AS3959 stipulates that for buildings more than 100m from bush fire prone vegetation, no special construction requirements are required, although ‘homewoners are encouraged to provide basic measures such as suitable window screening and gutter guards to minimise the impacts of ember attack (as embers can travel distances greater than 100 metres)’ (NSW Rural Fire Service, 2012). As evident in Fig. 3, which shows the proximity of areas within the proposed development to vegetation (excluding grasslands), many areas at risk of ember attack fall beyond the 100m mark and therefore are not required under AS3959 to have any special resilience to embers.

Roberts_Figure_2(a).pngRoberts_Figure_2(b).pngRoberts_Figure_2(c).pngFigure 2. Ember risk for the proposed Ginninderry development is shown for two scalings. On the left, the relative ember load is shown using a log scale with darker colours corresponding to higher risk, and lighter colours to lower risk. On the right, the ember load is scaled against the maximum ember load calculated for properties damaged in the Hastings Bushfire. The minimum ember load for the proposed development, relative to the Hastings scale, is 13 times, with the maximum being 115 times.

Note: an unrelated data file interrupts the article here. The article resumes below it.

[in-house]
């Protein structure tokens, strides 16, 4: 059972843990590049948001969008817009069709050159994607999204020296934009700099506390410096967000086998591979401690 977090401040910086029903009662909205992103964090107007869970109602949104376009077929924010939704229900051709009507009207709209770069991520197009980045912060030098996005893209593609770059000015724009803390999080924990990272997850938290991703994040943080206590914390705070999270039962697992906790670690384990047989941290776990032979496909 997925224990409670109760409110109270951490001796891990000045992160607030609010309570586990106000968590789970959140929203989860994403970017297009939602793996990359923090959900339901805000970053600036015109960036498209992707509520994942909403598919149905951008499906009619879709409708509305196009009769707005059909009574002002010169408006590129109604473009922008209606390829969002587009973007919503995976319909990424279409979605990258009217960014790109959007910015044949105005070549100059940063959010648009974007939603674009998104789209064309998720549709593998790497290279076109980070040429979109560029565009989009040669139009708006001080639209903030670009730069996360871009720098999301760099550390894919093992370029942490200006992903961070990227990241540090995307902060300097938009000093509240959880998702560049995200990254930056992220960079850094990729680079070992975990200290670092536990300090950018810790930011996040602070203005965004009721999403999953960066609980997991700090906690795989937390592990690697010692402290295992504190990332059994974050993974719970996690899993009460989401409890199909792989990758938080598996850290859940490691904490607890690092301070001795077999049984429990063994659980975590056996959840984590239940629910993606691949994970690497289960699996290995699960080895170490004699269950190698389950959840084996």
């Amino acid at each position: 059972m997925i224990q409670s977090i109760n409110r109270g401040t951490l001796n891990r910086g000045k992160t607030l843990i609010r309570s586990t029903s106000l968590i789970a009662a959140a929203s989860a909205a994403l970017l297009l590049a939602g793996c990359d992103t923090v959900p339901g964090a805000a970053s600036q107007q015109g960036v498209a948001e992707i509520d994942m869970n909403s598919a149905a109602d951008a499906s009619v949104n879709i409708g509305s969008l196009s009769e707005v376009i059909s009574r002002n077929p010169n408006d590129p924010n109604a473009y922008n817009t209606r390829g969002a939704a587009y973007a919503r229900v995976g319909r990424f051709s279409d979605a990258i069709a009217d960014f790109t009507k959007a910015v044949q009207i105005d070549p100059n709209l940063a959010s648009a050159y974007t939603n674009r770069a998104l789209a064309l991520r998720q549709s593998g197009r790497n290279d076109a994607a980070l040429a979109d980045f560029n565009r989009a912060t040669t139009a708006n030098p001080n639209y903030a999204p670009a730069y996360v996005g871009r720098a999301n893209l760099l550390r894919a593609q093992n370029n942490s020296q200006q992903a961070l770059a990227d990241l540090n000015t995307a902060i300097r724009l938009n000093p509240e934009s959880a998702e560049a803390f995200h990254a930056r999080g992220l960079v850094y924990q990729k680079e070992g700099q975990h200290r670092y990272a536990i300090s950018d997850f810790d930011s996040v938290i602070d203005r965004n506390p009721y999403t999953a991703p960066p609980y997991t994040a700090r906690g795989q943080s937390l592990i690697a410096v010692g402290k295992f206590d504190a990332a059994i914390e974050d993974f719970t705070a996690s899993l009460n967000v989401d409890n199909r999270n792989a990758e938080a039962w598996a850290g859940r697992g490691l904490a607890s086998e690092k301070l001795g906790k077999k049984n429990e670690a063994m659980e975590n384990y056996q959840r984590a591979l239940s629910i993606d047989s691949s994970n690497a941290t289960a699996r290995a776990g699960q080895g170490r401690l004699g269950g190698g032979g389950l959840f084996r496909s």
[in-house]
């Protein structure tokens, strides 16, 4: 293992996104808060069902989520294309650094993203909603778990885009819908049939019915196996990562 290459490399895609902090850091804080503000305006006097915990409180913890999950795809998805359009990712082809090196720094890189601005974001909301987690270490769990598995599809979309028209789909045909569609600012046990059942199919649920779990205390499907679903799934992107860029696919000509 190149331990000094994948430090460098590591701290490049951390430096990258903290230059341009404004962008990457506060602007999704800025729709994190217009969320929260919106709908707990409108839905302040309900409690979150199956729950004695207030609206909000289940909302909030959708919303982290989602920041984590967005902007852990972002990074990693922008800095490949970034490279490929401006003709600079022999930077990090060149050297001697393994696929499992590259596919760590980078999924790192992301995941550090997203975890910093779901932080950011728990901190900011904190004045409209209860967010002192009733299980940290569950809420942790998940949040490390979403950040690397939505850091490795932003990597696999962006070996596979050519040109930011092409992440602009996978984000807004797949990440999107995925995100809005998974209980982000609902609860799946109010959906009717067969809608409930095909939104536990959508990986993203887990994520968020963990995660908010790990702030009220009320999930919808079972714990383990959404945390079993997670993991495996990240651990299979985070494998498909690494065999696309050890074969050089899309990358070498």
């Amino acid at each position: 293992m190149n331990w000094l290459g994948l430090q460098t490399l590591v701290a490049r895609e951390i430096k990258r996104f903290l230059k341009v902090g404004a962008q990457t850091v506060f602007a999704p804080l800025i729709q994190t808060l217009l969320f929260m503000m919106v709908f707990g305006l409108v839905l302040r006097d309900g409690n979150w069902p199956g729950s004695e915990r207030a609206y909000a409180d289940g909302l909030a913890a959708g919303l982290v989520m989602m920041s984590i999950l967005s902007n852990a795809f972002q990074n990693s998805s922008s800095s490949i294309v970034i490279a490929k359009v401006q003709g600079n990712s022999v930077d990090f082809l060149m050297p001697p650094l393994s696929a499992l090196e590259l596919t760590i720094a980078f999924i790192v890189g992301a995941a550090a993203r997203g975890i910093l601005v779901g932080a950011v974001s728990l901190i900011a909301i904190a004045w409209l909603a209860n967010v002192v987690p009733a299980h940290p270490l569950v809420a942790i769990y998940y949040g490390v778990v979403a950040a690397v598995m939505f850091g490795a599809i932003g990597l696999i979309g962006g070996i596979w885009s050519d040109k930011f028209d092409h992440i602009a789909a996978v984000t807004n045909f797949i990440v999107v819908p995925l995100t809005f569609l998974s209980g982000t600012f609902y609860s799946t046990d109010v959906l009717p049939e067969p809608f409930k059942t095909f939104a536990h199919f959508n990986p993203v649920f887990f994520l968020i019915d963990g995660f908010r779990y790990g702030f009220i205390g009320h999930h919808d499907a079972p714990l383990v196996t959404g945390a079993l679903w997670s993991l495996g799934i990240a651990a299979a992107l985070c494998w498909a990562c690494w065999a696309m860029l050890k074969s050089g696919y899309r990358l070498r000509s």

Roberts_Figure_3.pngFigure 3. Proximity of areas within the proposed development to vegetation (fuel load ≥ 7 t/ha). Areas within 100m of vegetation are shown with a red – yellow colour scheme. Areas greater than 100m from vegetation are shown with a purple colour scheme, with lighter colours corresponding to greater distances.


We have considered the effect that ember attack has on the level of bushfire risk across the Ginninderry region to the west of the ACT. Due to limitations in the current understanding of ember processes, a number of assumptions and simplifications have been necessary. Changes to these assumptions would affect the results obtained. Nevertheless, these assumptions enable us to present a proof-of-concept, despite the limitations in public data on ember impacts and transport. Further scrutiny and refinement of these assumptions will be a necessary step towards adoption of an ember load measure of bushfire risk such as has been presented.

Although the assessment of probable ember attack was underpinned by a number of assumptions, the results indicated the potential impact that embers could have on the region. Most importantly, the pattern of likely ember impact formed quite a different picture of building vulnerability than that provided by AS3959, which basically assigns building construction standards based on distance from vegetation. In contrast, the ember load model showed a strong directional effect and indicated that embers could impact structures well into parts of the region not normally assessed as vulnerable. The results presented will be refined in further work and as more data becomes available to better calibrate the ember load model. It is expected that the ember load model has the potential to provide more information to inform decisions regarding construction standard requirements.